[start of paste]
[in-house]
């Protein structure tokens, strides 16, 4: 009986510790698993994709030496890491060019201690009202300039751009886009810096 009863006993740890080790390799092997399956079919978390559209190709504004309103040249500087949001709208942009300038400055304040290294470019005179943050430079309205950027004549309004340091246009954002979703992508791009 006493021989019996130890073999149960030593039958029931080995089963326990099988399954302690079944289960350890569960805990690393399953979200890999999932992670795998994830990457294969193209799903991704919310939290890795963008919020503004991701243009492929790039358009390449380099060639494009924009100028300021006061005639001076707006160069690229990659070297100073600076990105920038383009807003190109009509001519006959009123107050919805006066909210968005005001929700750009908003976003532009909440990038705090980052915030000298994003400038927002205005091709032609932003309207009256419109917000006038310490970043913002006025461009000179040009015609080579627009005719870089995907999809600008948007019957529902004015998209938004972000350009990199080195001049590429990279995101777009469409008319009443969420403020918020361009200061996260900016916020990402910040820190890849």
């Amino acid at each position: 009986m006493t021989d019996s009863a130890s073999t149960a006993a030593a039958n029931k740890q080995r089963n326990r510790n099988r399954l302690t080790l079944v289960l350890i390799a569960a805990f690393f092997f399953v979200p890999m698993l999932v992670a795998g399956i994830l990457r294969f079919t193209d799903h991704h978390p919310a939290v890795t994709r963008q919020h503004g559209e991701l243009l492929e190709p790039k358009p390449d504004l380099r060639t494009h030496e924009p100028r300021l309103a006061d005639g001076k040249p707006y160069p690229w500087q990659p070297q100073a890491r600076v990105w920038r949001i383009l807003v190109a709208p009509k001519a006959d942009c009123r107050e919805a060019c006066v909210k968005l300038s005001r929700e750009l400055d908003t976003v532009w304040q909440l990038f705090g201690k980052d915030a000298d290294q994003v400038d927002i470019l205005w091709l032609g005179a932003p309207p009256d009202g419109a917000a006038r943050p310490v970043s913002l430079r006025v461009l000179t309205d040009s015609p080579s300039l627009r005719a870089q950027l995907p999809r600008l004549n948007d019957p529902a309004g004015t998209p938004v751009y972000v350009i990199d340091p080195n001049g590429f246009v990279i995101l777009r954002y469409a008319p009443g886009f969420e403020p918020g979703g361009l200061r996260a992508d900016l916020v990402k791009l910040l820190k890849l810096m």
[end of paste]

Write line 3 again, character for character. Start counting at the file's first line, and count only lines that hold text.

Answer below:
């Amino acid at each position: 009986m006493t021989d019996s009863a130890s073999t149960a006993a030593a039958n029931k740890q080995r089963n326990r510790n099988r399954l302690t080790l079944v289960l350890i390799a569960a805990f690393f092997f399953v979200p890999m698993l999932v992670a795998g399956i994830l990457r294969f079919t193209d799903h991704h978390p919310a939290v890795t994709r963008q919020h503004g559209e991701l243009l492929e190709p790039k358009p390449d504004l380099r060639t494009h030496e924009p100028r300021l309103a006061d005639g001076k040249p707006y160069p690229w500087q990659p070297q100073a890491r600076v990105w920038r949001i383009l807003v190109a709208p009509k001519a006959d942009c009123r107050e919805a060019c006066v909210k968005l300038s005001r929700e750009l400055d908003t976003v532009w304040q909440l990038f705090g201690k980052d915030a000298d290294q994003v400038d927002i470019l205005w091709l032609g005179a932003p309207p009256d009202g419109a917000a006038r943050p310490v970043s913002l430079r006025v461009l000179t309205d040009s015609p080579s300039l627009r005719a870089q950027l995907p999809r600008l004549n948007d019957p529902a309004g004015t998209p938004v751009y972000v350009i990199d340091p080195n001049g590429f246009v990279i995101l777009r954002y469409a008319p009443g886009f969420e403020p918020g979703g361009l200061r996260a992508d900016l916020v990402k791009l910040l820190k890849l810096m």